Saturday, March 21, 2015

#80 / Algorithmic

I have been relaying concerns about our apparent efforts to replace human intelligence with "artificial" intelligence. Lots of people (intelligent people) don't think that this is a very good idea:

But what if we forget about the "intelligence" part, and just promote the "artificial?"

We are pretty much doing that right now, according to an article in The New York Times: "If an Algorithm Wrote This How Would You Even Know?"

I did NOT know that some of the text I read, and maybe even a lot of it, has come to me without the need for any human author to be involved. 

This does not strike me as a very positive sign, thinking about the future of the human race. 

In so many ways, we are dispensing with the need for actual human beings to be involved in lots of the things we do. No need for human bankers. We have ATMs. No need for human check out clerks. We have self-checkout stands at the hardware store and the grocery store. No need for librarians. They have been replaced with electronic stand ins.

If I were a sports fan, I'd like to know if the Angels beat the Red Sox. 

Want to know? Check out the article

No need for a sports reporter to write out a description of the game. 

We've got an algorithm for that!

Text Credit:
Gary A. Patton (himself)
Image Credit:


  1. Again with the zombie lie that there's no need for librarians! I know several librarians! They have not been replaced. Their jobs have changed so they do less menial work and have more time to help people find things in the library. Stop spreading this lie, Gary.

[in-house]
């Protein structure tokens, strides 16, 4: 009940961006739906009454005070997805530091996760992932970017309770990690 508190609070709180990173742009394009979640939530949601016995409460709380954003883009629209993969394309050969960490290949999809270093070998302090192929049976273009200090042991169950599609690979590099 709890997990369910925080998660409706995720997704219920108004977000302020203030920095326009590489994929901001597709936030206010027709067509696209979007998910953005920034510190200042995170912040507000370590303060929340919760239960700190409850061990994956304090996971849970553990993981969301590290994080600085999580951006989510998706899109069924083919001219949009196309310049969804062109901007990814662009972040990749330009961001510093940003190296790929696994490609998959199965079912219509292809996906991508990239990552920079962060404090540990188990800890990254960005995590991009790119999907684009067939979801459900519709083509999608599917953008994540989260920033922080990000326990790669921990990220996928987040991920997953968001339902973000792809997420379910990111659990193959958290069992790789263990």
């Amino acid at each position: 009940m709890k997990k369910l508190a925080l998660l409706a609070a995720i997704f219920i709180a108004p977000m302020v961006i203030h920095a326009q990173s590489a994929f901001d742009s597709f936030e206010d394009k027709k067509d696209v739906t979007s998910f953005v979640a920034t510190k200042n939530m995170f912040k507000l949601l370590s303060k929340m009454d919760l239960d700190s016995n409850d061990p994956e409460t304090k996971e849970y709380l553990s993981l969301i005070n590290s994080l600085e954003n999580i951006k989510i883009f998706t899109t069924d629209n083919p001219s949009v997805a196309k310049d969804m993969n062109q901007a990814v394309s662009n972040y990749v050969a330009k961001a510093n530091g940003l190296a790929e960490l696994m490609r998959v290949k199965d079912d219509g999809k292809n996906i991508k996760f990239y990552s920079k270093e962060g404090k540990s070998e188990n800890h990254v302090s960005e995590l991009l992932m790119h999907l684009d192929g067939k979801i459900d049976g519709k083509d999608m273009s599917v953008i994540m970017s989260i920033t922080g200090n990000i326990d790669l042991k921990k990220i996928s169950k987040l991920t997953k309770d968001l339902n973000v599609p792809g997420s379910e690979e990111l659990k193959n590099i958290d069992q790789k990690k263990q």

2. You can keep on bringing up your unjustified fear of artificial intelligence, and I'll keep telling you that soft AI are our tools, nothing more. Strong AI is, aside from fiction, nothing to fear.

  3. AI is nothing to fear; it's something to keep in a deep hole covered over by a large boulder.

    Notice in the referenced article that artificial writing programs are used by large corporations to make money without the expense and messy inconvenience of flesh and blood writers.

    One is reminded of the original Luddites, who protested against technology innovations that destroyed traditional methods of weaving and drove thousands of craftspeople out of their villages into menial factory jobs in the cities.

    This is not a technology problem, it is a social problem, based in the overweening consumer capitalist economic system that places profits over people and the natural world.

    "Capitalism: Nothing so mean could be right. Greed is the ugliest of the capital sins." --Edward Abbey

  4. The Luddites were as wrong in their day as the Neo-Luddites are today.


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